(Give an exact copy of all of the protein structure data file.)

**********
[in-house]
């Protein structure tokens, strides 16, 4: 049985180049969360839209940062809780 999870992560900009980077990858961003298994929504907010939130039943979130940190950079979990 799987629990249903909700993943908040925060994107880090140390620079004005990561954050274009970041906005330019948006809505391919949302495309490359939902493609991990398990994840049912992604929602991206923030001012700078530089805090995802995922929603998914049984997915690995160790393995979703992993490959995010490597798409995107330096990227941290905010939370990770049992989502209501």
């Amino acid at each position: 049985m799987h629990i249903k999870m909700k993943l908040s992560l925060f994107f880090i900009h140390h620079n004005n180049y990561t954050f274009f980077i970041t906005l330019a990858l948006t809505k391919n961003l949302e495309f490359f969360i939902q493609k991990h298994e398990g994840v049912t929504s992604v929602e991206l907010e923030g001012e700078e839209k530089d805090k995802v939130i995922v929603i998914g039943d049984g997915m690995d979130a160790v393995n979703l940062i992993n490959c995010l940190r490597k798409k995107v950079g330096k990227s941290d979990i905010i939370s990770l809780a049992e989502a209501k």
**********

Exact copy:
[in-house]
């Protein structure tokens, strides 16, 4: 049985180049969360839209940062809780 999870992560900009980077990858961003298994929504907010939130039943979130940190950079979990 799987629990249903909700993943908040925060994107880090140390620079004005990561954050274009970041906005330019948006809505391919949302495309490359939902493609991990398990994840049912992604929602991206923030001012700078530089805090995802995922929603998914049984997915690995160790393995979703992993490959995010490597798409995107330096990227941290905010939370990770049992989502209501």
């Amino acid at each position: 049985m799987h629990i249903k999870m909700k993943l908040s992560l925060f994107f880090i900009h140390h620079n004005n180049y990561t954050f274009f980077i970041t906005l330019a990858l948006t809505k391919n961003l949302e495309f490359f969360i939902q493609k991990h298994e398990g994840v049912t929504s992604v929602e991206l907010e923030g001012e700078e839209k530089d805090k995802v939130i995922v929603i998914g039943d049984g997915m690995d979130a160790v393995n979703l940062i992993n490959c995010l940190r490597k798409k995107v950079g330096k990227s941290d979990i905010i939370s990770l809780a049992e989502a209501k």